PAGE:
Talking with people in different demand generation positions in SaaS companies, I realized that the roles are mixed up quite often. In most cases, it’s Demand Generation Manager vs Demand Generation Specialist.
In today’s article, I’ll elaborate on similarities and differences between Demand Generation Manager and Demand Generation Specialist to help you understand what each of these roles can bring to your organization.
You look at them and it makes you wonder – is there a difference between the two?
Is it the same as the difference between any Manager and Specialist?
A fair question to ask.
Let’s start with this: They both do different things in marketing to generate leads.
Why You Need More Than One Demand Generation Expert
Since demand generation deals with every element of the sales funnel, it’s not possible for a single person to handle every demand-related activity without burning out. Yes, the effectiveness of demand gen is measured against sales-based KPIs such as:
- Pipeline velocity
- Pipeline value
- Average deal size
However, demand gen activities usually encompass a broad range of marketing practices — social media, email, content, paid ads, and much more.
When you got a dedicated demand generation team, they can concentrate on aligning marketing and sales activities to retention and revenue. This way, they become a much-needed bridge between the two departments. They also make sure every strategy is concentrated on going beyond consumer expectations.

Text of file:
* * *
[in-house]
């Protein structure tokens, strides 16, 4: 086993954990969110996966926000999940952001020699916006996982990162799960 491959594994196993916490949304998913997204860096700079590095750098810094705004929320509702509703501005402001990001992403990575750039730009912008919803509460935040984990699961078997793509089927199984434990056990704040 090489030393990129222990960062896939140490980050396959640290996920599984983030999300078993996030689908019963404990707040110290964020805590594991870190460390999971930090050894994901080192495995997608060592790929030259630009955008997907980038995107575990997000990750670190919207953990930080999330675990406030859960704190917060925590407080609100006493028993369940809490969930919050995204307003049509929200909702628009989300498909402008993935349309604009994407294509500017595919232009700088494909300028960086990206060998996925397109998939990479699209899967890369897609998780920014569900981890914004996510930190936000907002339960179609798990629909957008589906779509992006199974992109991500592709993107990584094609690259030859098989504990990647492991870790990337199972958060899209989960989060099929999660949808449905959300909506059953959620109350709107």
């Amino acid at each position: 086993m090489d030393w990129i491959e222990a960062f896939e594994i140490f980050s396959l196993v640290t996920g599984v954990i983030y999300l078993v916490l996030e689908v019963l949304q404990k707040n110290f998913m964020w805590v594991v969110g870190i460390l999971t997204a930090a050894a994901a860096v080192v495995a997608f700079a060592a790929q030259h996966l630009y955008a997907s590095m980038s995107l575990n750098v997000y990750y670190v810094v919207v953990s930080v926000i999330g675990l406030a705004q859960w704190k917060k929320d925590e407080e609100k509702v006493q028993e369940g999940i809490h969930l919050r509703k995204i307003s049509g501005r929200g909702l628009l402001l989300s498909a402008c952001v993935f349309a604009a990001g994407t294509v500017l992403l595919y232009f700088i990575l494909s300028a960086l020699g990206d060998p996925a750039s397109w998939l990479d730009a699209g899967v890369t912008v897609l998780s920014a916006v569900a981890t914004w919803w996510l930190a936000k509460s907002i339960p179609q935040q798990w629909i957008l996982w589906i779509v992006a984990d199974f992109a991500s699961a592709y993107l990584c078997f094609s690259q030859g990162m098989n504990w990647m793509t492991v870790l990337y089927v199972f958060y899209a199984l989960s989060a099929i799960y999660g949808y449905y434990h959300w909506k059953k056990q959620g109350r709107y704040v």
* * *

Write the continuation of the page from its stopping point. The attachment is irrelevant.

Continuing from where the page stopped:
Now, let’s explore how demand generation managers and specialists can form the basis of your demand generation team.
Demand Generation Manager
Demand generation managers promote and increase brand awareness of your company and its services or products.
They often come in teams who build new strategies for reaching more customers. Moreover, they aid businesses in appealing to their target audience. In this position, managers handle developing market segments, campaigns, and strategies for every group.
They also need to connect company goals with campaigns. Plus, track and identify metrics that prove ROI. More experienced demand generation managers manage demand for a company through a range of sales and marketing tactics. For instance:
- Managing development
- Content Marketing
- Digital PR
- Measurement and analysis of the success of campaigns
Demand generation managers will also analyze sales data and report what they found to marketing VPs and the rest of the C-level.
Ultimately, they will work with sales and marketing teams to make sure the marketing message is consistent across all channels.